When I worked in state parks in New York, I frequently conducted guided tours of parklands to school, scouts and the general public. One of the shrubs I featured in the early summer was sweet pepperbush when this plant bloomed. I tore off a flower and demonstrated how it became an abrasive soap to wash you hands with. With a little water from the nearby stream and the flower, I rubbed the concoction between the palms of my hands and like magic, it foamed into a soapy fluid that cleansed my hands.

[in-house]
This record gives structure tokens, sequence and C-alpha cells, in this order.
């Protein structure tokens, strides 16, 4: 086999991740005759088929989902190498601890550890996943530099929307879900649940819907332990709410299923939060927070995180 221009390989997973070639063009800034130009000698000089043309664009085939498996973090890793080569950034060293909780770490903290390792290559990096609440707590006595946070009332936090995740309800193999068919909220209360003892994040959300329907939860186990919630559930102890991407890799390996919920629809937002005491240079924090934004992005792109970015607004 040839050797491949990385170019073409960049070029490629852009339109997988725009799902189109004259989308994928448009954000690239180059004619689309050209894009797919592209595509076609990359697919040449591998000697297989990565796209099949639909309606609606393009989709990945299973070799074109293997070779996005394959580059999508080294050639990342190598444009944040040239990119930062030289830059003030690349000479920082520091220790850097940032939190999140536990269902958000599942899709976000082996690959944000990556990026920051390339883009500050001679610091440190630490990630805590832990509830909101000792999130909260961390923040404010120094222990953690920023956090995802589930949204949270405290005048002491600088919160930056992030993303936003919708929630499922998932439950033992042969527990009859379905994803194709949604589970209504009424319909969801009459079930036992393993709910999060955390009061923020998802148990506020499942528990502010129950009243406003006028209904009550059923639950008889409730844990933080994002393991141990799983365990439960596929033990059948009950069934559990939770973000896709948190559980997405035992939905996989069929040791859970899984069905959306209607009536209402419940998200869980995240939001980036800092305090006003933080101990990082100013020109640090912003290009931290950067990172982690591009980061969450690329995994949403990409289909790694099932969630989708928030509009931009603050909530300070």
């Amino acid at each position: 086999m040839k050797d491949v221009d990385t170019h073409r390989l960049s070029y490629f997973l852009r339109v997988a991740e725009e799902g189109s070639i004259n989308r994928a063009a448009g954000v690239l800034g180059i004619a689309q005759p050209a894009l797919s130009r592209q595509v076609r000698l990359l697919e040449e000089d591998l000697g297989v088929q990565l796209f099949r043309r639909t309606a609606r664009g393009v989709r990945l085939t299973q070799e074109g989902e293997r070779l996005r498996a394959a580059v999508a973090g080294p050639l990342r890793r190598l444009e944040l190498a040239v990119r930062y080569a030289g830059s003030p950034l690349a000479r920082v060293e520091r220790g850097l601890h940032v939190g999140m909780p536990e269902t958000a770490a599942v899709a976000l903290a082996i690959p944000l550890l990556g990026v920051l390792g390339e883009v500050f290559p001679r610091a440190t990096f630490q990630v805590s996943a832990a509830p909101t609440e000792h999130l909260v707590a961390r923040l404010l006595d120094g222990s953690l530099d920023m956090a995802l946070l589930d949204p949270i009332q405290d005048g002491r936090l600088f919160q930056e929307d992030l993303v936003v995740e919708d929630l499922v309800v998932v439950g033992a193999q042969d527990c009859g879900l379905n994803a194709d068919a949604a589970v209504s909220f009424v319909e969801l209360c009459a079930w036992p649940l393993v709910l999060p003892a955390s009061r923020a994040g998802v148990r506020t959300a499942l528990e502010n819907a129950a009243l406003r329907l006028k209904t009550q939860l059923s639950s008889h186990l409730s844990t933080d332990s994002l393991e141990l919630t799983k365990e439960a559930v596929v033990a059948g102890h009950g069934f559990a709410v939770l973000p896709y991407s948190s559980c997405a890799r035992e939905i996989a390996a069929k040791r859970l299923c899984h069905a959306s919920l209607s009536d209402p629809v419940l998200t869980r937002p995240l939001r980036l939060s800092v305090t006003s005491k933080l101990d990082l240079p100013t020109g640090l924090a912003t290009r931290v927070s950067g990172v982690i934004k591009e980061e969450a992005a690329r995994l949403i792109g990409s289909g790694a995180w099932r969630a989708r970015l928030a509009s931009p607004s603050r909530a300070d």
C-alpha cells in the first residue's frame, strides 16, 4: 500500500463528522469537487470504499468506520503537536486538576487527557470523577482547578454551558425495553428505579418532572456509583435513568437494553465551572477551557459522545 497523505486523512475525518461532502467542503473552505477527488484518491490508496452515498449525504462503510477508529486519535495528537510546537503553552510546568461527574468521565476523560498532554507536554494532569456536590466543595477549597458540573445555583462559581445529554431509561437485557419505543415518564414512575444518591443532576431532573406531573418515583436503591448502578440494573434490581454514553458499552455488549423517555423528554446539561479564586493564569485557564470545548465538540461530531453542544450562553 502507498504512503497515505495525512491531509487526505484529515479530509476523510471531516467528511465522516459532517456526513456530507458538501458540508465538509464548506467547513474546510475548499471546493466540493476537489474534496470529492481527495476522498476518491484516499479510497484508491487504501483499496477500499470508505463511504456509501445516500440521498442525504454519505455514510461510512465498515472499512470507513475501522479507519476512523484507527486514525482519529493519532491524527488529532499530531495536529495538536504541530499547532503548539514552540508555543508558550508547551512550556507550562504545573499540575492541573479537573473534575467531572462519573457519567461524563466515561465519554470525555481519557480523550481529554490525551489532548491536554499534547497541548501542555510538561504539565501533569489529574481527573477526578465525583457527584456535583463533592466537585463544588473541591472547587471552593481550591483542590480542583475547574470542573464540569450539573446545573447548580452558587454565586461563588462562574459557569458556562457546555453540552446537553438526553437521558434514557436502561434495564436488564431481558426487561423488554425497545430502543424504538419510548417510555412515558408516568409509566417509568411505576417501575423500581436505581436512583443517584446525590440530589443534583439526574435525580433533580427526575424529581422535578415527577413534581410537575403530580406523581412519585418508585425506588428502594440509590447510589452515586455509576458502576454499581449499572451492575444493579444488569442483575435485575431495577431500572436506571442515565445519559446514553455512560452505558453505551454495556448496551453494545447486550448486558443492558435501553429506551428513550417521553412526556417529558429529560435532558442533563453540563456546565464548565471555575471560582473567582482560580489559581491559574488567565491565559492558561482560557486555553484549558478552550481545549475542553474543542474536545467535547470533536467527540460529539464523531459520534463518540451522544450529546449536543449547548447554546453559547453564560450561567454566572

I always found this shrub growing along the edge of the wetlands just out of reach of the floodwaters. Its prolific fragrant blooms attract many species of bees including bumblebees and honey bees. It is a shrub that thrives in the eastern U.S. from Texas to Maine and it is often planted in native gardens.